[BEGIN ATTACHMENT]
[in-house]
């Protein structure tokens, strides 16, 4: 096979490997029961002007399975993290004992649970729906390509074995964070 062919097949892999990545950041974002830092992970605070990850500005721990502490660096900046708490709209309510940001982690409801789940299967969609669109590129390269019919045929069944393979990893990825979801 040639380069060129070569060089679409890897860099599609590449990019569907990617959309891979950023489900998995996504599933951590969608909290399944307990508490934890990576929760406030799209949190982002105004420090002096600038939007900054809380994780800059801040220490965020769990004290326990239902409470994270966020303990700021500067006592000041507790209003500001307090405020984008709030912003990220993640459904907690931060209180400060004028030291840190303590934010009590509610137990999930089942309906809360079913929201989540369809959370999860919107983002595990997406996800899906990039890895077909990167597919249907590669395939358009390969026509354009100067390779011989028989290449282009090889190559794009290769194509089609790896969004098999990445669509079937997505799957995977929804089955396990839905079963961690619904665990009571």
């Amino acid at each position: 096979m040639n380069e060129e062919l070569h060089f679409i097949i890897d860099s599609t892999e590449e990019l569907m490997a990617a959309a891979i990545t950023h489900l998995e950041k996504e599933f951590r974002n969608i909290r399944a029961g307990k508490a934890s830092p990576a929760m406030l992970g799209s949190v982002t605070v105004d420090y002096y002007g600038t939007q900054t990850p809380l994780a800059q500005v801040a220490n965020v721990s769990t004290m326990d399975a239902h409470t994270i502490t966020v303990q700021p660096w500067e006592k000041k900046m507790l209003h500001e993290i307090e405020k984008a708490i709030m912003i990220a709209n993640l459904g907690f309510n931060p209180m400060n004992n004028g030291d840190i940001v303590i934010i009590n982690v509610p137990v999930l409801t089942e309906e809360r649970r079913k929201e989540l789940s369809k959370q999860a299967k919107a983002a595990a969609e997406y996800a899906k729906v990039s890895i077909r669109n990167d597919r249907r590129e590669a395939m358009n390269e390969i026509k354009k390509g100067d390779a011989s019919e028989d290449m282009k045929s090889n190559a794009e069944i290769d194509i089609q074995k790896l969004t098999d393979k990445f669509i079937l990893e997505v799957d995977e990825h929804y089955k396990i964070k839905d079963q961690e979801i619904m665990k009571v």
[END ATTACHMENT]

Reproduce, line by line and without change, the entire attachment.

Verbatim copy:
[in-house]
């Protein structure tokens, strides 16, 4: 096979490997029961002007399975993290004992649970729906390509074995964070 062919097949892999990545950041974002830092992970605070990850500005721990502490660096900046708490709209309510940001982690409801789940299967969609669109590129390269019919045929069944393979990893990825979801 040639380069060129070569060089679409890897860099599609590449990019569907990617959309891979950023489900998995996504599933951590969608909290399944307990508490934890990576929760406030799209949190982002105004420090002096600038939007900054809380994780800059801040220490965020769990004290326990239902409470994270966020303990700021500067006592000041507790209003500001307090405020984008709030912003990220993640459904907690931060209180400060004028030291840190303590934010009590509610137990999930089942309906809360079913929201989540369809959370999860919107983002595990997406996800899906990039890895077909990167597919249907590669395939358009390969026509354009100067390779011989028989290449282009090889190559794009290769194509089609790896969004098999990445669509079937997505799957995977929804089955396990839905079963961690619904665990009571």
């Amino acid at each position: 096979m040639n380069e060129e062919l070569h060089f679409i097949i890897d860099s599609t892999e590449e990019l569907m490997a990617a959309a891979i990545t950023h489900l998995e950041k996504e599933f951590r974002n969608i909290r399944a029961g307990k508490a934890s830092p990576a929760m406030l992970g799209s949190v982002t605070v105004d420090y002096y002007g600038t939007q900054t990850p809380l994780a800059q500005v801040a220490n965020v721990s769990t004290m326990d399975a239902h409470t994270i502490t966020v303990q700021p660096w500067e006592k000041k900046m507790l209003h500001e993290i307090e405020k984008a708490i709030m912003i990220a709209n993640l459904g907690f309510n931060p209180m400060n004992n004028g030291d840190i940001v303590i934010i009590n982690v509610p137990v999930l409801t089942e309906e809360r649970r079913k929201e989540l789940s369809k959370q999860a299967k919107a983002a595990a969609e997406y996800a899906k729906v990039s890895i077909r669109n990167d597919r249907r590129e590669a395939m358009n390269e390969i026509k354009k390509g100067d390779a011989s019919e028989d290449m282009k045929s090889n190559a794009e069944i290769d194509i089609q074995k790896l969004t098999d393979k990445f669509i079937l990893e997505v799957d995977e990825h929804y089955k396990i964070k839905d079963q961690e979801i619904m665990k009571v």